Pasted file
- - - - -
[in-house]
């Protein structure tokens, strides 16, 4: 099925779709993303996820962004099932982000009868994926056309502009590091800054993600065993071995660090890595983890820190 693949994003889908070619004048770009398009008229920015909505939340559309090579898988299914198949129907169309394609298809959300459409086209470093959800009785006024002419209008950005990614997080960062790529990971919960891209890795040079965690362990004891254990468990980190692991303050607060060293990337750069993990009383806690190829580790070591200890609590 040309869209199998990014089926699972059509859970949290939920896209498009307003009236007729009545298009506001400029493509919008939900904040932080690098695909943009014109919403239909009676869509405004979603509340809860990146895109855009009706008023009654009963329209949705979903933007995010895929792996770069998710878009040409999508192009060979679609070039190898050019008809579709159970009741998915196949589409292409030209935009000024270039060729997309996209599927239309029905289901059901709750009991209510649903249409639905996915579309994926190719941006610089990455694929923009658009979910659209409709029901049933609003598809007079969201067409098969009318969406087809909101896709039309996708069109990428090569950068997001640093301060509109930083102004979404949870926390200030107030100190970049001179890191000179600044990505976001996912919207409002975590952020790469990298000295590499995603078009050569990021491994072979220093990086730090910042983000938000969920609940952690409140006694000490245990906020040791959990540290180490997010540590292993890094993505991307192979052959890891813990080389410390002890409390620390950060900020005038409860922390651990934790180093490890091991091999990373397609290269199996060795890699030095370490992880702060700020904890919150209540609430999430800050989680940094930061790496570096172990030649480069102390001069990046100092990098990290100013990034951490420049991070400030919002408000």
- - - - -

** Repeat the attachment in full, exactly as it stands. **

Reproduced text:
[in-house]
């Protein structure tokens, strides 16, 4: 099925779709993303996820962004099932982000009868994926056309502009590091800054993600065993071995660090890595983890820190 693949994003889908070619004048770009398009008229920015909505939340559309090579898988299914198949129907169309394609298809959300459409086209470093959800009785006024002419209008950005990614997080960062790529990971919960891209890795040079965690362990004891254990468990980190692991303050607060060293990337750069993990009383806690190829580790070591200890609590 040309869209199998990014089926699972059509859970949290939920896209498009307003009236007729009545298009506001400029493509919008939900904040932080690098695909943009014109919403239909009676869509405004979603509340809860990146895109855009009706008023009654009963329209949705979903933007995010895929792996770069998710878009040409999508192009060979679609070039190898050019008809579709159970009741998915196949589409292409030209935009000024270039060729997309996209599927239309029905289901059901709750009991209510649903249409639905996915579309994926190719941006610089990455694929923009658009979910659209409709029901049933609003598809007079969201067409098969009318969406087809909101896709039309996708069109990428090569950068997001640093301060509109930083102004979404949870926390200030107030100190970049001179890191000179600044990505976001996912919207409002975590952020790469990298000295590499995603078009050569990021491994072979220093990086730090910042983000938000969920609940952690409140006694000490245990906020040791959990540290180490997010540590292993890094993505991307192979052959890891813990080389410390002890409390620390950060900020005038409860922390651990934790180093490890091991091999990373397609290269199996060795890699030095370490992880702060700020904890919150209540609430999430800050989680940094930061790496570096172990030649480069102390001069990046100092990098990290100013990034951490420049991070400030919002408000």